If you have a bad case of cabin fever, but it’s still too frigid to go fishing, try this tried-and-true remedy: dig out your tackle boxes and stock them for the spring fishing season.
The bags usually come with three or four plastic boxes; the neat thing is that you can buy extra boxes, which means you can swap out the three boxes you’ve filled with lures and terminal tackle for spring fishing with the other three boxes you’ve loaded with summertime baits. You can also set up boxes with tackle for various species, such as bass, walleye, trout or panfish.
If you’re fishing for multiple species, stock up on an array of hooks in different shapes; each will be ideal for a certain type of bait. Some essential hook styles: O’Shaughnessy (good for plastic worms), Aberdeen (for live minnows), straight-shank round bed (for plastic worms and soft plastic jerkbaits), circle (for live-bait catfishing and small soft-plastic grubs and worms), treble (for dough balls and prepared catfish and trout baits), and baitholder (best for live night crawlers, leeches and crickets).
You can use a jighead tipped with just about any kind of soft plastic to catch all sorts of fish, so make sure your box has several jigheads ranging from½ to 1 ounce in size. A skirted bass jig is the most effective lure for catching a big bass from your favorite lake.
To trigger strikes from bass, pike, muskie and walleye, use spinnerbaits. Smaller versions also work on crappies and panfish, so make sure you have plenty of these blade baits in your box. A tandem-blade spinnerbait, such as the Strike King Premier Plus, is one of my favorites for catching bass, especially in the spring and fall.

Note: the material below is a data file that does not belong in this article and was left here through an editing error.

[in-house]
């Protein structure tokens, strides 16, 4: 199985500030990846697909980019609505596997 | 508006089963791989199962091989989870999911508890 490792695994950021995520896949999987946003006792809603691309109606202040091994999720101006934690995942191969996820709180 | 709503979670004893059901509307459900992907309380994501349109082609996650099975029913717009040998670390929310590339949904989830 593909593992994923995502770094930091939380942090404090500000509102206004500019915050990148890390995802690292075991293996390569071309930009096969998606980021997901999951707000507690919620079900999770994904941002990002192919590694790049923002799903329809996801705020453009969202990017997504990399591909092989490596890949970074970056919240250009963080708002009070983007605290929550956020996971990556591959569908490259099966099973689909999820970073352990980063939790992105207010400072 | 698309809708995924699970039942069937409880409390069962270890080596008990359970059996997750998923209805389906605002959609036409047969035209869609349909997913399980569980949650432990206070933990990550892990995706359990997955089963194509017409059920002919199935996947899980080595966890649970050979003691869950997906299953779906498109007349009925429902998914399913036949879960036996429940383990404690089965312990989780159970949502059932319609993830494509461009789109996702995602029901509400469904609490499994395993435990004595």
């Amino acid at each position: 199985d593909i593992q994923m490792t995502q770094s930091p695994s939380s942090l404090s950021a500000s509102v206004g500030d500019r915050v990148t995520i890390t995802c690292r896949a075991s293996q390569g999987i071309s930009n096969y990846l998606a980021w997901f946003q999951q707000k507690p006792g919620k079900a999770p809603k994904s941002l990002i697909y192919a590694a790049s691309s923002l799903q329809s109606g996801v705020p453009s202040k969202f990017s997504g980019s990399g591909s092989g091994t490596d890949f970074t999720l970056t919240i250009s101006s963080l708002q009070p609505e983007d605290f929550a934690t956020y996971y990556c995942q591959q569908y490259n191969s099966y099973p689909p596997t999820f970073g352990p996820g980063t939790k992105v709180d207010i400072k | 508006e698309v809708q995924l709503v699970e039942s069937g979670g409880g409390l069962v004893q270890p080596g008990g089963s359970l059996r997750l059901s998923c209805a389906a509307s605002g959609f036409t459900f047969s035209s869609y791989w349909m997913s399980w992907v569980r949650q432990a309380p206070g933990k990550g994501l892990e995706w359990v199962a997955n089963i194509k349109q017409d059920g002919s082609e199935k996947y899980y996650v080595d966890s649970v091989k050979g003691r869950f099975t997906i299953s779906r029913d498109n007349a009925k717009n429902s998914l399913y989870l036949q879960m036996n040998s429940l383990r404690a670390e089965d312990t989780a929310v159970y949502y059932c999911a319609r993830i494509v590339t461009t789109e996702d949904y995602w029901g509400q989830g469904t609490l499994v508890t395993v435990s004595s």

These plugs trick multiple species, so always include deep, mid-range and shallow divers in your tackle box. Check with your local bait-and-tackle store to find out the most productive colors for the waters you fish most often. A Rebel Wee-R crankbait has been productive for me, whether I’m fishing murky water for bass or clear water for walleye.
Your box should also contain some floating, suspending and sinking jerkbaits, such as the Original Rapala or the Smithwick Rattlin’ Rogue. I’ve caught a variety of species on these lures while twitching them in clear-water lakes and rivers throughout the country.
Out of all the lures you stock, topwater plugs will provide the most fun. There’s nothing more exciting in fishing than watching a fish blow up on the surface to engulf your lure. Make sure you load your box with an array of chuggers and poppers, as well as walking-style and propeller baits. I love to watch the sashay of a Heddon Zara Spook walking across the surface and the suspense of waiting for a bass to explode on it.
Complete your tackle box with an ample selection of soft plastics in natural colors, such as green pumpkin and watermelon, as well as some basic hues, such as white, yellow and chartreuse. Some of the most effective soft plastics for fishing nearly anywhere in the country include plastic worms, curly-tail and double-tail grubs, tube baits, swim baits and frogs.